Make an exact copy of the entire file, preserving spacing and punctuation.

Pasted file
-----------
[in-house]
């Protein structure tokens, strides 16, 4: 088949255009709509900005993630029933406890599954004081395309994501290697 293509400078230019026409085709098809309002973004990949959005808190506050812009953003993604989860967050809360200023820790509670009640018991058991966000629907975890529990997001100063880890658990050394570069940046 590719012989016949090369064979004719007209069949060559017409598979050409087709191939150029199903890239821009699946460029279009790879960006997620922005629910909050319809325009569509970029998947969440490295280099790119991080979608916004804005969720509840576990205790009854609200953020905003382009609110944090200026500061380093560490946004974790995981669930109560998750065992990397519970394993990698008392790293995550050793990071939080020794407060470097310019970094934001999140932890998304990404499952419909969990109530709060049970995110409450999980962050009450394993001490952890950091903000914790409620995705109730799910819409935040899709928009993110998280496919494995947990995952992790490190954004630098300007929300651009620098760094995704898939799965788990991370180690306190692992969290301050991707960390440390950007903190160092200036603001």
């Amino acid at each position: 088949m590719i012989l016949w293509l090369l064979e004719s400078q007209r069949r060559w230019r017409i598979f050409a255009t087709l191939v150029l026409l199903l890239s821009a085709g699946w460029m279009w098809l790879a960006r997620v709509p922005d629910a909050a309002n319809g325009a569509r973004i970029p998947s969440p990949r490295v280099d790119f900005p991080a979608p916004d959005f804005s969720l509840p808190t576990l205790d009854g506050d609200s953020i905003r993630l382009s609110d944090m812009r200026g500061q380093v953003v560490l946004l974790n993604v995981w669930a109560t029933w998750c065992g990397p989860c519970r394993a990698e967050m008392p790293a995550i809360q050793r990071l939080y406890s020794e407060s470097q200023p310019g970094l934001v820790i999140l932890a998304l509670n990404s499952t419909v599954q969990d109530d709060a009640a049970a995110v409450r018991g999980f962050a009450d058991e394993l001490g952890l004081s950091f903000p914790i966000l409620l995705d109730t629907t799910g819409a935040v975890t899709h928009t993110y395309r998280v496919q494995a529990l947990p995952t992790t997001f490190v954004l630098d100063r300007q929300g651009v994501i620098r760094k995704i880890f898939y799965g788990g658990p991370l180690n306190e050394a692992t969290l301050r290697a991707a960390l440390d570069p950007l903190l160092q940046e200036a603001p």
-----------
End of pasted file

[in-house]
């Protein structure tokens, strides 16, 4: 088949255009709509900005993630029933406890599954004081395309994501290697 293509400078230019026409085709098809309002973004990949959005808190506050812009953003993604989860967050809360200023820790509670009640018991058991966000629907975890529990997001100063880890658990050394570069940046 590719012989016949090369064979004719007209069949060559017409598979050409087709191939150029199903890239821009699946460029279009790879960006997620922005629910909050319809325009569509970029998947969440490295280099790119991080979608916004804005969720509840576990205790009854609200953020905003382009609110944090200026500061380093560490946004974790995981669930109560998750065992990397519970394993990698008392790293995550050793990071939080020794407060470097310019970094934001999140932890998304990404499952419909969990109530709060049970995110409450999980962050009450394993001490952890950091903000914790409620995705109730799910819409935040899709928009993110998280496919494995947990995952992790490190954004630098300007929300651009620098760094995704898939799965788990991370180690306190692992969290301050991707960390440390950007903190160092200036603001």
């Amino acid at each position: 088949m590719i012989l016949w293509l090369l064979e004719s400078q007209r069949r060559w230019r017409i598979f050409a255009t087709l191939v150029l026409l199903l890239s821009a085709g699946w460029m279009w098809l790879a960006r997620v709509p922005d629910a909050a309002n319809g325009a569509r973004i970029p998947s969440p990949r490295v280099d790119f900005p991080a979608p916004d959005f804005s969720l509840p808190t576990l205790d009854g506050d609200s953020i905003r993630l382009s609110d944090m812009r200026g500061q380093v953003v560490l946004l974790n993604v995981w669930a109560t029933w998750c065992g990397p989860c519970r394993a990698e967050m008392p790293a995550i809360q050793r990071l939080y406890s020794e407060s470097q200023p310019g970094l934001v820790i999140l932890a998304l509670n990404s499952t419909v599954q969990d109530d709060a009640a049970a995110v409450r018991g999980f962050a009450d058991e394993l001490g952890l004081s950091f903000p914790i966000l409620l995705d109730t629907t799910g819409a935040v975890t899709h928009t993110y395309r998280v496919q494995a529990l947990p995952t992790t997001f490190v954004l630098d100063r300007q929300g651009v994501i620098r760094k995704i880890f898939y799965g788990g658990p991370l180690n306190e050394a692992t969290l301050r290697a991707a960390l440390d570069p950007l903190l160092q940046e200036a603001p």